Poor circulation in legs is a serious complication of Diabetes. Unfortunately, it is quite common. Up to one third of Type 2 diabetics over the age of fifty have poor circulation in their legs. Ultimately, poor circulation can lead to an increased risk for a leg amputation.
Symptoms of Poor Circulation in the Legs
Most common symptom of poor circulation is pain in the legs. This pain comes on while walking and subsides upon resting. In severe cases, this pain is present even at rest.
In addition, legs may feel cool to the touch and has scant hair growth. Skin may be cracked. Also, toes may look dusky in more severe cases. Also, wounds are slow to heal.
What Causes Poor Circulation in the Legs?
Poor circulation develops due to narrowing of arterial blood vessels, a complication of Insulin Resistance Syndrome. Narrowing of blood vessels is a generalized process affecting all arterial blood vessels in the body. If you have blockages of the coronary arteries in your heart, you may also have blockages in the arterial blood vessels in your legs, brain and intestines.
I often see patients who have undergone angioplasty of their heart arteries but are totally unaware that they may also have poor circulation in their legs.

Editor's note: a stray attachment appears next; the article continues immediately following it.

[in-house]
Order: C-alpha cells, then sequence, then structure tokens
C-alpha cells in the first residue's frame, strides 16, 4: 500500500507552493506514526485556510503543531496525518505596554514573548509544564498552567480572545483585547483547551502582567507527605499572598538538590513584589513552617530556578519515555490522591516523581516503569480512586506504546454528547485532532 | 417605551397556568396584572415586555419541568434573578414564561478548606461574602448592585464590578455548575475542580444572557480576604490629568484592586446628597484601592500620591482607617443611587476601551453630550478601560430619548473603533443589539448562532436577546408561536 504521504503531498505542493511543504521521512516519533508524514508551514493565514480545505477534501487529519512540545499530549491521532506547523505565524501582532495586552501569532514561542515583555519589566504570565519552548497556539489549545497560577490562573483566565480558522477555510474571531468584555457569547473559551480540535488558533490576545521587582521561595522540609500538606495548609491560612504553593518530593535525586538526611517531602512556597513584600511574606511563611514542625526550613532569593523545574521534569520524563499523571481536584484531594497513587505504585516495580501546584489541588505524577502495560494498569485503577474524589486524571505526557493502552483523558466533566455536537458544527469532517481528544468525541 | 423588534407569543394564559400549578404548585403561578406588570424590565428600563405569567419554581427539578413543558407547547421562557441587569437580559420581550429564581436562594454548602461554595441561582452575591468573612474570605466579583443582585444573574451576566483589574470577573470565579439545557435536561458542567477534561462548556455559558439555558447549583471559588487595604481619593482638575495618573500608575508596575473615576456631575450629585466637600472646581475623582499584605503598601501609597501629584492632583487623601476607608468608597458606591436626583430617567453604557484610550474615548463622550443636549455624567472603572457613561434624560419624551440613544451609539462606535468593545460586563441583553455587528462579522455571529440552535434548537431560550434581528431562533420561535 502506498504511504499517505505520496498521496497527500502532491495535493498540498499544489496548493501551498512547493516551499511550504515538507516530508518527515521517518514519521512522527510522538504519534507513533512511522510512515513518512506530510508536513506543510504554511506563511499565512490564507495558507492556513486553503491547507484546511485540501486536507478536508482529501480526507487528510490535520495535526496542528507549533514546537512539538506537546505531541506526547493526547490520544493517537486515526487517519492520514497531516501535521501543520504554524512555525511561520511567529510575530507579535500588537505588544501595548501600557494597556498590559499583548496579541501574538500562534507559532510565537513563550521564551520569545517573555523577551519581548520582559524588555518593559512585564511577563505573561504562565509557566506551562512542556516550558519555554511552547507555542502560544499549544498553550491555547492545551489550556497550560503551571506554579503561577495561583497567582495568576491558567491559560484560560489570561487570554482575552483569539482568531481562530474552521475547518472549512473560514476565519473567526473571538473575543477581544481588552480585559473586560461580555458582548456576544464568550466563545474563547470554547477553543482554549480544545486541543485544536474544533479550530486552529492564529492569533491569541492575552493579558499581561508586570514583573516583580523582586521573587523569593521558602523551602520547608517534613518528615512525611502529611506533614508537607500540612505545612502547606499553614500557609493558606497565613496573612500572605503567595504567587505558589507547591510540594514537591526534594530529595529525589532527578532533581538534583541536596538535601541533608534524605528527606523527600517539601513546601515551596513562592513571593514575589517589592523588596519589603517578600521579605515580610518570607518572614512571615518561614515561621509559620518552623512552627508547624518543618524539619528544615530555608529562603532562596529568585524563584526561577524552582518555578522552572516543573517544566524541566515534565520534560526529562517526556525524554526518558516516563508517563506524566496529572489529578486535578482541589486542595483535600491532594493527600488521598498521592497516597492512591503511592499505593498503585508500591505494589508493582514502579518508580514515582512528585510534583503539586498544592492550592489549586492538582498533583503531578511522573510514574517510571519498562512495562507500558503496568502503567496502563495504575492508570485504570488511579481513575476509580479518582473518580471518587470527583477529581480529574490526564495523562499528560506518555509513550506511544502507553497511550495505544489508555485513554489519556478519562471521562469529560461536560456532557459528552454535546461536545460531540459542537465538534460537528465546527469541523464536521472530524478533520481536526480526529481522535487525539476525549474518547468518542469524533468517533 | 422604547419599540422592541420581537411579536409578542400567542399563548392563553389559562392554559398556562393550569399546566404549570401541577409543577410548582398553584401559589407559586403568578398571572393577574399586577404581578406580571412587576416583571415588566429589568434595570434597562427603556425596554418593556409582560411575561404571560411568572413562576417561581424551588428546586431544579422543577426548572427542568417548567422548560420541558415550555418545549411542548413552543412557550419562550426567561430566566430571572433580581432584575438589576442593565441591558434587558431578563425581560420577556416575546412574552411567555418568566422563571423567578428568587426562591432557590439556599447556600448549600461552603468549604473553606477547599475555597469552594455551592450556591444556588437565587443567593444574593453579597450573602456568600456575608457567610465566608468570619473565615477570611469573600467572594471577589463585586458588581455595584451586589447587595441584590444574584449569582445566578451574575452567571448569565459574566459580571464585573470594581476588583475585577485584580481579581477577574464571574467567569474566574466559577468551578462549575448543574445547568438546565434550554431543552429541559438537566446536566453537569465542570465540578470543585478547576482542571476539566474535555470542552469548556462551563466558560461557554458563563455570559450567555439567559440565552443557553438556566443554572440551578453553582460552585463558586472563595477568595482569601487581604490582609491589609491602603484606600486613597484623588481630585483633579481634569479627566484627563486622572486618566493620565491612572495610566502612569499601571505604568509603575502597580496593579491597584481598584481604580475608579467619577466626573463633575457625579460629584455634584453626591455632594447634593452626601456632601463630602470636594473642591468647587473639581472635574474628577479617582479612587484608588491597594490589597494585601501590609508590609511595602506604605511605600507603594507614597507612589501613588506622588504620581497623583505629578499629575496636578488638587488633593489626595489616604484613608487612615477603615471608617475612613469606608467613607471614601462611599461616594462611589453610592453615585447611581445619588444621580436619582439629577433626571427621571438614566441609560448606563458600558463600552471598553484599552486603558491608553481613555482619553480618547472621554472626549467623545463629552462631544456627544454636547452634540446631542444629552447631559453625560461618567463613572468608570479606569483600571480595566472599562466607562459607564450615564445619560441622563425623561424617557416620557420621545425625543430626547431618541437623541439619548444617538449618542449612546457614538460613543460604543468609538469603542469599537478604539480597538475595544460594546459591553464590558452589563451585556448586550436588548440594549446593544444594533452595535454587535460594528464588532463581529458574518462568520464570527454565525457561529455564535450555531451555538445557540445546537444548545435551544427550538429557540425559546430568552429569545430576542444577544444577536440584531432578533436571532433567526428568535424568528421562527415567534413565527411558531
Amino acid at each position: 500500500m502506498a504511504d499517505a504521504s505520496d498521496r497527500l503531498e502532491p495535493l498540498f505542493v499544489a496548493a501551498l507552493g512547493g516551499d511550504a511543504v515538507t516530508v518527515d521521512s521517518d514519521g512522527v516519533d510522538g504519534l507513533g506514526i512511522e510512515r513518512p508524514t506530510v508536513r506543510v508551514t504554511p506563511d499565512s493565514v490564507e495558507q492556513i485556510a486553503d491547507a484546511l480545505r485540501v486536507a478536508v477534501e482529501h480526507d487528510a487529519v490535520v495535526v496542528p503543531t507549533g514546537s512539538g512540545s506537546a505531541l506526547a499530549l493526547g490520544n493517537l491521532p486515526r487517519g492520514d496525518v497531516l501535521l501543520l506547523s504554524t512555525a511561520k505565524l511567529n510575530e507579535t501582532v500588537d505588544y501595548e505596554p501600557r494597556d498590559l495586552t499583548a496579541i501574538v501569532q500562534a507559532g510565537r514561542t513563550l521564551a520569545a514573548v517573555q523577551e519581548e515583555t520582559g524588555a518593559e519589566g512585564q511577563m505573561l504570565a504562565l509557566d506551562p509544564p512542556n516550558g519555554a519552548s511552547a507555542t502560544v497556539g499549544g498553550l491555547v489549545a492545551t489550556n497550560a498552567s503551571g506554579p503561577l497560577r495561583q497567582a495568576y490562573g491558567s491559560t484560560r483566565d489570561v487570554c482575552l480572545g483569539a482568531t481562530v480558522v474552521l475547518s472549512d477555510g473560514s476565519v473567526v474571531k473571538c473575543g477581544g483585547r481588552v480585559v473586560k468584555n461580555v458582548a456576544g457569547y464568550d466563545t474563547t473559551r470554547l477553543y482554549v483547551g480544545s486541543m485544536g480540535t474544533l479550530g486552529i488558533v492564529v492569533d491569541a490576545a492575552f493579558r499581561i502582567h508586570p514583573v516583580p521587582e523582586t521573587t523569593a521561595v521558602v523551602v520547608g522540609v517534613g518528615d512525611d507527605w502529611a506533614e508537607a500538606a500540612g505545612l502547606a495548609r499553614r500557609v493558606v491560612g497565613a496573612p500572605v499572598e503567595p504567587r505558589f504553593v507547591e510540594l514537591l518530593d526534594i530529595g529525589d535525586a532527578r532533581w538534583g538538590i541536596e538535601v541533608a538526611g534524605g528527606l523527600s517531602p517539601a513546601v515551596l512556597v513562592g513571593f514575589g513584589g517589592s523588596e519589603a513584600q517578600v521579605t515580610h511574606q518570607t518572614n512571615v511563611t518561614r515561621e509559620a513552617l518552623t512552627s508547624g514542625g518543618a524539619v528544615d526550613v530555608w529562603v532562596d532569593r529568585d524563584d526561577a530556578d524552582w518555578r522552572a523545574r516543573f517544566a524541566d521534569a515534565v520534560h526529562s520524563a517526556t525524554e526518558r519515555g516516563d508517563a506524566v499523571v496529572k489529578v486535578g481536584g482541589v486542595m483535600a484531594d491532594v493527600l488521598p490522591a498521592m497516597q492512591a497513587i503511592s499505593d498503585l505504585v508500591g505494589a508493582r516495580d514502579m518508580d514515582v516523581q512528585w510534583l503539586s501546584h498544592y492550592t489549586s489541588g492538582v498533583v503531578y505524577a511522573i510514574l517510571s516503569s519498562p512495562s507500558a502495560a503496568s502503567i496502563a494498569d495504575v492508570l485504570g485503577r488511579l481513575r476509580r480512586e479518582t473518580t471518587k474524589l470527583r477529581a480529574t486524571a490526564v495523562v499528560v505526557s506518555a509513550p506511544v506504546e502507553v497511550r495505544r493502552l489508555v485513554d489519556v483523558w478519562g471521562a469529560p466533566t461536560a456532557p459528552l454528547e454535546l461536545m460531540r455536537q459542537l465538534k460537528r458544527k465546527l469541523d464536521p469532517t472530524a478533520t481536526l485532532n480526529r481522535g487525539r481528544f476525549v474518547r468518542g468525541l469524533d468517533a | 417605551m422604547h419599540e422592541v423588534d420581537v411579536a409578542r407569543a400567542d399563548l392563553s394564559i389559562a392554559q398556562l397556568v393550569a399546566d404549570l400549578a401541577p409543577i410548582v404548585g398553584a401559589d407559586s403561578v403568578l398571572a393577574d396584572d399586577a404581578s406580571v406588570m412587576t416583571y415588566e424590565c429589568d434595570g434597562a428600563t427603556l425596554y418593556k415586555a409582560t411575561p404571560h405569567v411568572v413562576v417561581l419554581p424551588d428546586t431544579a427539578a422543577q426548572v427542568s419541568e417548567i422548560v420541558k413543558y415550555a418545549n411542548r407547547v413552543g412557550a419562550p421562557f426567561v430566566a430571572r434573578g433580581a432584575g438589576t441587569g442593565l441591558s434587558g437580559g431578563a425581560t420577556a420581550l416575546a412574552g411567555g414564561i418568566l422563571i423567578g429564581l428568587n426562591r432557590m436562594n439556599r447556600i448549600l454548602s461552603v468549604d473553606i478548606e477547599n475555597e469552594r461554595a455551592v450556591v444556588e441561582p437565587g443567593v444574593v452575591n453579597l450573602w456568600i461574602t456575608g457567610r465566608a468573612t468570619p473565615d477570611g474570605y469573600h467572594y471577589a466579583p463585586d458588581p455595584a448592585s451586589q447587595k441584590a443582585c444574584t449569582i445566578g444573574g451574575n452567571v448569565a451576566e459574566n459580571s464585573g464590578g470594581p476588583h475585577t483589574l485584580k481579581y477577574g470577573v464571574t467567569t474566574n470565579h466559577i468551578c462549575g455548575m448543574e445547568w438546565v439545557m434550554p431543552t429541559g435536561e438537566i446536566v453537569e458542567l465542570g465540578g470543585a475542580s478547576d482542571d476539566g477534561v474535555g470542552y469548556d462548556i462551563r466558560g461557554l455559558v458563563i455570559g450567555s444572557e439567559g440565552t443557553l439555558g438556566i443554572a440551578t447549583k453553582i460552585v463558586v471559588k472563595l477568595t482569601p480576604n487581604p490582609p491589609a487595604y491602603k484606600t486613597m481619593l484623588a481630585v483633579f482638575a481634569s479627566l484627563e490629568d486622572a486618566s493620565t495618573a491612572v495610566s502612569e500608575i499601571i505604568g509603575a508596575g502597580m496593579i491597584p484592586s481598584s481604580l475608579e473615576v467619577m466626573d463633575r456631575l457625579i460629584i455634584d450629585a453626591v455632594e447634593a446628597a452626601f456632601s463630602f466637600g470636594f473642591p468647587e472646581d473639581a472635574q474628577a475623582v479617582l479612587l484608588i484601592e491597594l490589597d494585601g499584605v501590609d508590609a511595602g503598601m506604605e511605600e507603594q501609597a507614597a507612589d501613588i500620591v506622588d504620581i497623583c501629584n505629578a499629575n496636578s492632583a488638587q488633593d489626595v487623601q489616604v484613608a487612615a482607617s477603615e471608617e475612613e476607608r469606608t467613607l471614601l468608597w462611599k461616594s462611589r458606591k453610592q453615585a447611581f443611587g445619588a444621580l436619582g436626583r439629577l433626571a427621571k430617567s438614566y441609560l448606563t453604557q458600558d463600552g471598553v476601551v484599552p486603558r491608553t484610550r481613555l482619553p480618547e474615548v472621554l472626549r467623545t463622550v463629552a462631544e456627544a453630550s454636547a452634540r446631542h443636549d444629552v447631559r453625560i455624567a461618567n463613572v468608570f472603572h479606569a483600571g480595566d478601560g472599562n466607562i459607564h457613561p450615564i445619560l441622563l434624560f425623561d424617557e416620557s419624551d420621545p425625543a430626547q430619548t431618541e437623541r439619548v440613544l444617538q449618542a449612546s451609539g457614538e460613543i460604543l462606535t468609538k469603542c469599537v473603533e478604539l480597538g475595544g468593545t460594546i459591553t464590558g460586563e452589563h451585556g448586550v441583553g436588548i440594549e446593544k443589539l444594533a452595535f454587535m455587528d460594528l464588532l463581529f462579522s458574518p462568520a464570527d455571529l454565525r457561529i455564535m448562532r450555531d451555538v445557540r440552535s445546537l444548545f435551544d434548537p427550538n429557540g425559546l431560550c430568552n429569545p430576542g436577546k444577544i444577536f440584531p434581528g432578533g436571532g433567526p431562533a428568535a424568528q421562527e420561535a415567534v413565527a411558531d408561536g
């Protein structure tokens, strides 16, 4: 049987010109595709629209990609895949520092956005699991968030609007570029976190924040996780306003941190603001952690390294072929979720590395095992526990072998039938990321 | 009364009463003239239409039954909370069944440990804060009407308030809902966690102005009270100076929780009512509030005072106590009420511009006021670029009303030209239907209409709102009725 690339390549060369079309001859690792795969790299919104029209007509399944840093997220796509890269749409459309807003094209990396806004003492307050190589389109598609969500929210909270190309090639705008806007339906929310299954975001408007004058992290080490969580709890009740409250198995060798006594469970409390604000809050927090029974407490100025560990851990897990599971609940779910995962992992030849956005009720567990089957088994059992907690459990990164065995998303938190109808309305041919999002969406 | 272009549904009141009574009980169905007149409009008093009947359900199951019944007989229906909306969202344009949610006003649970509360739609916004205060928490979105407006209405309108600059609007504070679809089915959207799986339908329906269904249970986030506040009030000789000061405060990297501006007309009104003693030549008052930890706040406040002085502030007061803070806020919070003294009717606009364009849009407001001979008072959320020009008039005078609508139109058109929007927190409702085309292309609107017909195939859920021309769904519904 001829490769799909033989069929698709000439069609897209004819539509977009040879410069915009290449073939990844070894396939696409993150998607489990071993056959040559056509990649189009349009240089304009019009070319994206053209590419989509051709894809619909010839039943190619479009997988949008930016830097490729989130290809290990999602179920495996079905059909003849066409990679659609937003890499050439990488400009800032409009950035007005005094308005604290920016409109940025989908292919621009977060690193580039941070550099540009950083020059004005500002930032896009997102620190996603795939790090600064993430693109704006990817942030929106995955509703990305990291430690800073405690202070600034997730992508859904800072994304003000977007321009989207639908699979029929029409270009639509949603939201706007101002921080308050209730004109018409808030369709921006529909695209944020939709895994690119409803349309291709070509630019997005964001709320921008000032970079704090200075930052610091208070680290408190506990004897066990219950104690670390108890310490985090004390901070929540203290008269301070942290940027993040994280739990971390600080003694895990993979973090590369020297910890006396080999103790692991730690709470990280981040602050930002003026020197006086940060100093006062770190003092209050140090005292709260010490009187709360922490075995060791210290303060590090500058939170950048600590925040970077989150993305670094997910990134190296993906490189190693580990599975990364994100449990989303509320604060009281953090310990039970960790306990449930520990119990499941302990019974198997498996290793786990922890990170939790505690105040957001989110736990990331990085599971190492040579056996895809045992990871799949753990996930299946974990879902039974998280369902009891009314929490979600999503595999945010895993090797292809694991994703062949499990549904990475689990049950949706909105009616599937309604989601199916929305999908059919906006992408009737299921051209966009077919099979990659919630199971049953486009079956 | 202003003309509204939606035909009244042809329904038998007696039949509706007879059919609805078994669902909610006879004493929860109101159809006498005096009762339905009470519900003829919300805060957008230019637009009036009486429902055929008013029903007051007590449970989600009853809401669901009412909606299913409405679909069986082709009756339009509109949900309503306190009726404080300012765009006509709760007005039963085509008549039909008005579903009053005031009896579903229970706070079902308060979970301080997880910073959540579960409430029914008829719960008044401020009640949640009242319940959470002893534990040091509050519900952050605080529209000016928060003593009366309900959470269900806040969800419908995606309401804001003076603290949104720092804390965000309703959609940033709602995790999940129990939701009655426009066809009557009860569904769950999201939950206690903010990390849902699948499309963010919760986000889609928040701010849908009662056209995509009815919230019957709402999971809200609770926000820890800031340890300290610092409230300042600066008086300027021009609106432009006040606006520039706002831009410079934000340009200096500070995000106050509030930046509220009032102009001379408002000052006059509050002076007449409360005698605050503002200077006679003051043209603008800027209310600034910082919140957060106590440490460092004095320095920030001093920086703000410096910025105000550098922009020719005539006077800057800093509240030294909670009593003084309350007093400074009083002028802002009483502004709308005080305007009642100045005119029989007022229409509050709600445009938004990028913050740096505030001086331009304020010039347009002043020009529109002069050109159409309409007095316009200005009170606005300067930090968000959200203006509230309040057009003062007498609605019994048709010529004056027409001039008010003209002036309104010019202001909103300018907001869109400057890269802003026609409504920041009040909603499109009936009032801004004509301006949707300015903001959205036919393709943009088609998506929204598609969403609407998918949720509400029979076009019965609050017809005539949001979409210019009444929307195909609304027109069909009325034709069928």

Diagnosis of Poor Circulation in the Legs
You should have a Doppler ultrasound test of your leg arteries if you have symptoms of poor circulation. This is a simple, noninvasive, outpatient test that can easily diagnose peripheral arterial disease in the legs.
Treatment of Poor Circulation in Diabetics
Prevention is the best treatment. Early diagnosis and appropriate treatment of Diabetes can prevent this devastating complication of diabetes. With my five-step treatment approach to Diabetes, I have been able to prevent leg amputation in the vast majority of my patients.
Once you’ve developed poor circulation in your legs, aggressive control of diabetes – and other components of Insulin Resistance Syndrome – with appropriate drugs can prevent further progression. In this way, you may be able to save your limbs.
In patients with severe peripheral arterial disease, angioplasty or surgery is sometimes required.
Patients who smoke cigarettes are putting fuel on the fire. Smokers must quit smoking in order to prevent leg amputation.
Certain drugs such as Trental (pentoxifylline) and Pletal (cilostazol) may be helpful in the treatment of poor circulation.
Excerpts from my book, “Reverse Your Type 2 Diabetes Scientifically“